LEWISBURG — Thomas McCormick knew he'd have a target on his back as the defending state champion in the 100 breaststroke, knew others would be gunning for him, knew the weight of expectations.

Thursday, he swam like none of that mattered.

The West Chester Henderson senior closed his high school career by defending his title, taking the swim out strong to lead wire-to-wire before hanging on to win in 54.92 seconds at the PIAA Class AAA Championships.

"I feel like coming into this year, people are out to get me,' McCormick said. "I always have that target on my back, a lot of pressure and all that. I just tried to block all that out and swim my own race, and it turned out good.'

McCormick, the third seed from prelims, was out fast, which turned out to be the key. When La Salle's Michael McBryan came charging after McCormick late, the reigning champ had built a wide enough lead to hold him off by a scant five hundredths of a second, McBryan posting a 54.97.

Rustin's Ben Service finished fourth in the event in 56.26 after qualifying sixth from prelims.

The key for McCormick was an understanding of the peculiar and mercurial art that is breaststroke. He admitted to not feeling great in his prelim swim in which he stopped the watch in 56.10, over a half-second behind Cathedral Prep's Rex Riley and eight hundredths slower than McBryan.


The issue, he thought, was that he "overswam' the first 50, spinning his wheels. So his solution was somewhat paradoxical: To take it out slower and more composed, which actually led to a faster swim.

"After prelims, I didn't feel so good with my stroke and all that,' he said. "I knew I could've fixed some of the things coming in, but I didn't think it could've meant a whole second. I didn't expect it. ... It worked, I went out faster and I held on better.'

McCormick had only a split audience on hand for the event, with half of his family out in Geneva, Ohio, to watch his older brother David at the Division II National Championships for West Chester University, where the younger McCormick will attend next year. David finished third in the 400 individual medley Thursday.

That may be Thomas's future soon, but for now, he's enjoying a stellar end to his high school career.

"It means everything,' he said. "That's the swim of my life so far up to this point. It's just surreal."


Morgan Curl is kind of a big deal in Oxford.

At a meet like the PIAA Championships, she's something of an outlier as a freshman from a school not traditionally known for its swimming prowess.

It's not quite the reception she got before she left, when she was paraded through the middle school and lavished with the school district's attention, but she certainly held her own against girls three years her senior.

Curl, who just missed the finals of the 200 individual medley Wednesday, finished 15th in the 500 freestyle Thursday in a time of 5:05.38.

Whatever her time or her placement, Curl is enjoying the moment.

"It's just a lot of fun and I'm just really excited to bring my teammates back next year,' Curl said. "It's the best meet I've ever been to, and everyone here is just so happy to compete.'

That's high praise from Curl, who is experienced on the club scene with Delaware Swim Team. She turned heads at the District One Championships by making it this far and showed she could hack it with the big girls.

"Not only is she a big talent, but she's also an extremely hard worker, extremely driven and focused,' coach Brandon Hargraves said. "The combination of that has gotten her here, and she's just at the beginning of what she can do. She's got a lot farther she can go.'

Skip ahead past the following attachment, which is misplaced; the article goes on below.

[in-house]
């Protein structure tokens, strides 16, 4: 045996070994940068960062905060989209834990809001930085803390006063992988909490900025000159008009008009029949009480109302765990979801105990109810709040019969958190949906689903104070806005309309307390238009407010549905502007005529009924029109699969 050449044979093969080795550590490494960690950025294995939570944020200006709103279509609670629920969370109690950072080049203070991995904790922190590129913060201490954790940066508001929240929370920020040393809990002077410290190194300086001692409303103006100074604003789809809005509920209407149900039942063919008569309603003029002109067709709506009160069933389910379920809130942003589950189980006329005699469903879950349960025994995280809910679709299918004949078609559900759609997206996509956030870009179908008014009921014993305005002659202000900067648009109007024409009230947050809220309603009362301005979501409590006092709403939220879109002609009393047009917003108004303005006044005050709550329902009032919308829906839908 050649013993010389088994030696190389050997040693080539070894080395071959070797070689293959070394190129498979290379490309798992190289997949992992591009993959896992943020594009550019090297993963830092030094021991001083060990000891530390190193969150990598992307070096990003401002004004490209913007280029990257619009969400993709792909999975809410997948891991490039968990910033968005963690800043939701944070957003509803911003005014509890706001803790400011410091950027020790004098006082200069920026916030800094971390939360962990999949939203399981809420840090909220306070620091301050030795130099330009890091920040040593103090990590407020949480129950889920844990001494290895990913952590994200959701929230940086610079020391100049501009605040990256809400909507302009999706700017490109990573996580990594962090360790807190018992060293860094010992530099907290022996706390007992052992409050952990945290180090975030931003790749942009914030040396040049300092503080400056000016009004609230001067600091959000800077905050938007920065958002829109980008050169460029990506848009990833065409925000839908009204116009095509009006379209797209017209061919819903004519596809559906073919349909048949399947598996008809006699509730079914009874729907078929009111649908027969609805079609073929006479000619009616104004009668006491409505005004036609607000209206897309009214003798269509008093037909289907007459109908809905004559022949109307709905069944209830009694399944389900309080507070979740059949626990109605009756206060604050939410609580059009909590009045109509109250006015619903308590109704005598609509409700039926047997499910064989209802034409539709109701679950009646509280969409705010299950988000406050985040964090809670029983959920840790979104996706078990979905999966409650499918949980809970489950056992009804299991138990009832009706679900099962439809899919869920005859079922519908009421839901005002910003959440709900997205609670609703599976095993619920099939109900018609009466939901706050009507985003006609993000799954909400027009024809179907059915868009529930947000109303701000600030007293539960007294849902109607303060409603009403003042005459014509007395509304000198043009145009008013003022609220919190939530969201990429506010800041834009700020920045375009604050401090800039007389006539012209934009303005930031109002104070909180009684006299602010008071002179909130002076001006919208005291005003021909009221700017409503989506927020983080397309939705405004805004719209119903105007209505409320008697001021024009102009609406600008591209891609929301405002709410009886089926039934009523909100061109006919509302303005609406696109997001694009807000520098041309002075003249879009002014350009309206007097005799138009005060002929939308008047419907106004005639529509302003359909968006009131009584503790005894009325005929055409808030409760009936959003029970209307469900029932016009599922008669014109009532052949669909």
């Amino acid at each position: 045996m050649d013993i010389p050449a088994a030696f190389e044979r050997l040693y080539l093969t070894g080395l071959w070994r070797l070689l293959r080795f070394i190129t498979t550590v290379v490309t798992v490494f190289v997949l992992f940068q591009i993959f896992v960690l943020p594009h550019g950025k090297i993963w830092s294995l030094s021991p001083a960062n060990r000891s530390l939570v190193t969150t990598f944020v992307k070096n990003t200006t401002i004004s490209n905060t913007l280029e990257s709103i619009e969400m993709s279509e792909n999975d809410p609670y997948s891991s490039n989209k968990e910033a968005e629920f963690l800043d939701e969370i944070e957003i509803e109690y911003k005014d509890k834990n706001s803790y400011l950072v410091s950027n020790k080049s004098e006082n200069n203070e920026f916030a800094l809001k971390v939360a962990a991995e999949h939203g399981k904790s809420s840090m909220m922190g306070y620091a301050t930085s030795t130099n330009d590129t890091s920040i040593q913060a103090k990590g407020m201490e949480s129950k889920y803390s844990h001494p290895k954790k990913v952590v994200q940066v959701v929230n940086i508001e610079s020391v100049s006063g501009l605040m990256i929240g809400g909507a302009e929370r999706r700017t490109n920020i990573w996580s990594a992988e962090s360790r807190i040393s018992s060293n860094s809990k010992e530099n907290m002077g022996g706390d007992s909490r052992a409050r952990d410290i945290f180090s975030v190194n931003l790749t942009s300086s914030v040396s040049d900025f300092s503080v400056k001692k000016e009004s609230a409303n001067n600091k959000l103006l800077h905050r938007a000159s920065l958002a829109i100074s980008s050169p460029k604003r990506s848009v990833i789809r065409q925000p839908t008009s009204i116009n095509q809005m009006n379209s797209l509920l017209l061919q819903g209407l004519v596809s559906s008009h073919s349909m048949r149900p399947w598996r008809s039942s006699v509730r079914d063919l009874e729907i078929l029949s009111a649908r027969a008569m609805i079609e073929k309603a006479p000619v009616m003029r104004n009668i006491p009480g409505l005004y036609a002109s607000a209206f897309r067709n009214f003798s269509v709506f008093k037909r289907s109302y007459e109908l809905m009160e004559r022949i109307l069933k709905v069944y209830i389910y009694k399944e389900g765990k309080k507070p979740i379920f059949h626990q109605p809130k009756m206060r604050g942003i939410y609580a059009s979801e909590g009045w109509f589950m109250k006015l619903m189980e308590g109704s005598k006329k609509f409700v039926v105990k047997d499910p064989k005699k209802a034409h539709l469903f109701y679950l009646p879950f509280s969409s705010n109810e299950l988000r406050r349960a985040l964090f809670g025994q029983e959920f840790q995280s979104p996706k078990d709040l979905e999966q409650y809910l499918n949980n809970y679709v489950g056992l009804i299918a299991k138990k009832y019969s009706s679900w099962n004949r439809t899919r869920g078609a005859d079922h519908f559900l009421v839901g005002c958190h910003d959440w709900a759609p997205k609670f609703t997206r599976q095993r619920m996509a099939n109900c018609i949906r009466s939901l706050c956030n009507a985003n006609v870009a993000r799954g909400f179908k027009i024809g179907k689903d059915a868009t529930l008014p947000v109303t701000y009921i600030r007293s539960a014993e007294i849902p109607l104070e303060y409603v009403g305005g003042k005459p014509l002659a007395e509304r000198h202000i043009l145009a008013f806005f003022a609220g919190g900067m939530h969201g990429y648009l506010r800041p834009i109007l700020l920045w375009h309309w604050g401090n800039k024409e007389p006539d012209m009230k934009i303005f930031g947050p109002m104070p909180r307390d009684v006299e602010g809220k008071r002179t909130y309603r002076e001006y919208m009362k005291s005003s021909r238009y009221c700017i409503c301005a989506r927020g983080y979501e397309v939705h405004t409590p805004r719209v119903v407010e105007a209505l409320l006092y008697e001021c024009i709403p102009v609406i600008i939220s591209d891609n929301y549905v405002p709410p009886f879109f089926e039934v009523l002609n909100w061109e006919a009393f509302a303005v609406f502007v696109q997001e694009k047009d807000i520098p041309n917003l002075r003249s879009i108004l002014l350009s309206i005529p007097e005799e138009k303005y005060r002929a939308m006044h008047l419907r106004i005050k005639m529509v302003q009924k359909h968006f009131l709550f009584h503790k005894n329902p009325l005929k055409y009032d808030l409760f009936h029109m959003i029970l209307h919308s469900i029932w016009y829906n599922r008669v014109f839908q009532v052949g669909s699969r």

Curl showed some veteran savvy, responding from Wednesday's disappointment of finishing 21st in the 200 IM in 2:09.68. She responded with a solid prelims swim of 5:04.91 to earn the 14th seed in prelims, and though she slipped a spot in the finals, she was still near her morning time of 5:04.91.

Hargraves sees the growth in the program already in his second year as coach. The buzz created by Curl — her swims and her brief appearances tour — is trickling through the middle school where Hargraves teaches and where swimming accomplishments have been few and far between. And the hope that a new wave of Oxford swimmers could be on the way is palpable.

"Everybody is excited,' he said. "... She's sparked a lot of buzz. Morgan's someone who leads by example. And she's gotten a lot of girls interested. They want to try out and they want to be like her.


To a girl, Conestoga will admit that they didn't have the morning they wanted, on the clock or the heat sheets. But much of that was washed away in a flood of smiles as the Pioneers won the B final of the 400 free relay, downing a school record.

The team of Kaitlin Benjamin, Amber Zimmerman, Grace Wydeven and Abby Mack clocked in at 3:30.87, dominating the B final to take ninth place. In the process, they lowered the school mark from 2012 by over a second.

"I wouldn't have had it any other way,' said Wydeven, who ended her career with a big silver lining. "If we had been in the A final, I don't think we would've had the same motivation. ... It's indescribable. I just realized that this was the last time I would swim with this cap on. And I couldn't have done it with a better moment or with a better group of girls."


Avon Grove diver Carlie Perkins weathered a slow start to diving to finish fifth.

Perkins sat 17th after five dives and seventh after eight, but she rose through the ranks to finish fifth with 423.55 points. That total is lower than the 460.00 notched at the District One Championships.

Perkins finished third among the District One contingent, trailing second-place Corey Johnson of Upper Dublin and third-place Marie Yacopino of North Penn.

Downingtown West's Emily Harris finished seventh in the 100 breast in 1:05.11.